One of the few positive aspects of the much-slated documenta 14 was the prominent place it gave to Moyra Davey. In simplified terms, the Canadian artist’s work addresses the process of documenting and monumentalizing information, and the ways in which these documents and monuments are dealt with by both individuals and society as a whole. The artistic cosmos she creates in order to achieve this is both rigorous and flexible, as is proved by ‘Empties’, her compact yet wide-reaching show at Galerie Buchholz in Cologne.
At the entrance to the gallery hang five large-format colour photographs, taken from the ‘EM Copperhead’ series (1990/2017). Each shows the profile of Abraham Lincoln on a US penny, cropped to such an extent that the wear and tear of daily use – the scratches, the oxidized metal – becomes clear. By focusing so strongly on the patina of contact, Davey redirects attention from the monumental figure of Lincoln to the lingering traces of hands. But the fading presidential profile, when considered against the artist’s decision to revisit the early series, can also be read in relation to the recent rightwards drift of American politics.
In a separate room, EM Copperheads (2017) consists of 150 somewhat smaller prints, left unframed and pinned to the wall as a single block. The subject – a metallic Lincoln – remains the same, but there is a key difference between these works and their predecessors: here, the images are littered with scratches, folds, scraps of tape, franked postage stamps and addresses. Ahead of the exhibition, each print was sealed with brightly coloured tape, stamped and posted to the gallery as a folded letter – Davey literally put the old series back into circulation. In uniting the blemished surfaces of these works with the weathered faces of the coins they depict, Davey highlights the distribution and use value of pictures, while also introducing new elements to the actual photographs. Most striking are the postage stamps, many of which show African American icons including Jimi Hendrix and Sarah Vaughan, lending further weight to a reading of the series as a political commentary on the ever-increasing racial tensions in Donald Trump’s USA.
I get the feeling that Davey’s posted photographs are not meant for me. The way the prints are addressed to specific people leaves the viewer as an external third party, intruding on a personal, sometimes intimate, interaction. This is particularly apparent in the work that lends the exhibition its name: Empties (2017). The 55 black and white still lifes, each depicting an empty liquor bottle, offer an insight into the artist’s private world: we see which books she has read, which photographs hang on her walls. But we also see how regularly these things have played second fiddle to alcohol – to wilful distraction.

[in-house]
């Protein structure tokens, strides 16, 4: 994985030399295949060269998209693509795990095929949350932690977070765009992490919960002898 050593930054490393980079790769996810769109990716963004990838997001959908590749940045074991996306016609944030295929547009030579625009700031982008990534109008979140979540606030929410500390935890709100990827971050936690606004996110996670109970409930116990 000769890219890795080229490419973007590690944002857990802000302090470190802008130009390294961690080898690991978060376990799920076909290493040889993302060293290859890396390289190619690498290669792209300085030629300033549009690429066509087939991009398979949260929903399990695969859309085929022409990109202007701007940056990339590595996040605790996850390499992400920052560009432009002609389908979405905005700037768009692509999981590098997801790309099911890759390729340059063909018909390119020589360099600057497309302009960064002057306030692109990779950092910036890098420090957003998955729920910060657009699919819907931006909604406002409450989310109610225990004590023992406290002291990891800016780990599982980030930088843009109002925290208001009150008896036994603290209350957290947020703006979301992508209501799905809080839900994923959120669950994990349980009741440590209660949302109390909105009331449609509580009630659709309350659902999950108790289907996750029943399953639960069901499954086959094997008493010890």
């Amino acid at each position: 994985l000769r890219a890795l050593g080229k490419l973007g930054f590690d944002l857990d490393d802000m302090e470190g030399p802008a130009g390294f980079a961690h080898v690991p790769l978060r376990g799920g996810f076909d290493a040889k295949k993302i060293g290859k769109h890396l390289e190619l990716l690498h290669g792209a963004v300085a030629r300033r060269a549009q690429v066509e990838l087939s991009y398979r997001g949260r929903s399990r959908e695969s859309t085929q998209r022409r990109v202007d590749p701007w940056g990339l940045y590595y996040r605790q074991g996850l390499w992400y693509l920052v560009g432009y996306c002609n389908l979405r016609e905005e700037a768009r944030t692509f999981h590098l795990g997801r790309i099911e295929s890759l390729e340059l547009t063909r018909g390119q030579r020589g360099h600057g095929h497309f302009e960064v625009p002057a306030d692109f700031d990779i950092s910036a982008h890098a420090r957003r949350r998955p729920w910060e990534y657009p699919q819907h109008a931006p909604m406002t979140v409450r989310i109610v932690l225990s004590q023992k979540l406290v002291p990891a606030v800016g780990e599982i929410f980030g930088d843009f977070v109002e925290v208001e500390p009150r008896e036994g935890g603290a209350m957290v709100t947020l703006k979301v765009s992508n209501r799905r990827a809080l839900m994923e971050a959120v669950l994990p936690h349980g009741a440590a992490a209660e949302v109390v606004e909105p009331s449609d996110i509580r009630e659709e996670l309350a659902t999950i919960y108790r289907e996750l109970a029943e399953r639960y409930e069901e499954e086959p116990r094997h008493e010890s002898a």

These reduced, delicate compositions were also sent through the post, this time sealed by a reflective silver tape. Here, the postmarks are identical, in contrast to those affixed to the EM Copperheads mail-outs. A moiré stamp with the same colour scheme as the American flag explodes against the washed monochrome of the photographs, making the drinking appear as something past, something that has been lived through. Then there is a second stamp, which features a black sun and the words ‘Total Solar Eclipse’. While providing an appropriate accompaniment to the dark period that the still lifes suggest, these sun stamps are printed with temperature-sensitive ink that turns red when touched, as has happened in some cases here. In Davey’s pictures, anything and everything can leave a meaningful trace.
Translated by Nicholas Grindell
Main image: Moyra Davey, EM Copperheads, 2017, installation view at Galerie Buchholz, Cologne. 150 digital c-type prints on Fujicolor crystal archive paper, tape, postage, ink, each 31 x 46 cm, overall dimensions 2.7 x 7.6 m. Courtesy: the artist and Galerie Buchholz, Cologne/Berlin/New York